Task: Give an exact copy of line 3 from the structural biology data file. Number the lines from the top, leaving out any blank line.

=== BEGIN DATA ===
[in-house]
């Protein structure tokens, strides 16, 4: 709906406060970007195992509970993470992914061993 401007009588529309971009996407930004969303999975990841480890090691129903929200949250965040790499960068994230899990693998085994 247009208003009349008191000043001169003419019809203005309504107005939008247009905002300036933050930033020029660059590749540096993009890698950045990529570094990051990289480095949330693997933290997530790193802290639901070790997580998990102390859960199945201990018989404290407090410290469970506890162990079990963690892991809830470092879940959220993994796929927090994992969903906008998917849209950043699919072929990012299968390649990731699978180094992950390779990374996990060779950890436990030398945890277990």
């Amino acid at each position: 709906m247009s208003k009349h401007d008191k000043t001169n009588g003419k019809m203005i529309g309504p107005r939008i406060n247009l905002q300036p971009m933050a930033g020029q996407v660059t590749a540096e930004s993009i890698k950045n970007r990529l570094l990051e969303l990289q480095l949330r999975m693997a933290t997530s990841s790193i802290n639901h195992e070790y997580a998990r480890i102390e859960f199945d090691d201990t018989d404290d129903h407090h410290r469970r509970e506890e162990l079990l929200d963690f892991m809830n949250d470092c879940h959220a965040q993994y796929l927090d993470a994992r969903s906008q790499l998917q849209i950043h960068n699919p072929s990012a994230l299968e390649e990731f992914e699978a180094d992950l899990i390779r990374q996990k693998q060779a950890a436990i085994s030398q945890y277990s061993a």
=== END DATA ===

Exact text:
């Amino acid at each position: 709906m247009s208003k009349h401007d008191k000043t001169n009588g003419k019809m203005i529309g309504p107005r939008i406060n247009l905002q300036p971009m933050a930033g020029q996407v660059t590749a540096e930004s993009i890698k950045n970007r990529l570094l990051e969303l990289q480095l949330r999975m693997a933290t997530s990841s790193i802290n639901h195992e070790y997580a998990r480890i102390e859960f199945d090691d201990t018989d404290d129903h407090h410290r469970r509970e506890e162990l079990l929200d963690f892991m809830n949250d470092c879940h959220a965040q993994y796929l927090d993470a994992r969903s906008q790499l998917q849209i950043h960068n699919p072929s990012a994230l299968e390649e990731f992914e699978a180094d992950l899990i390779r990374q996990k693998q060779a950890a436990i085994s030398q945890y277990s061993a």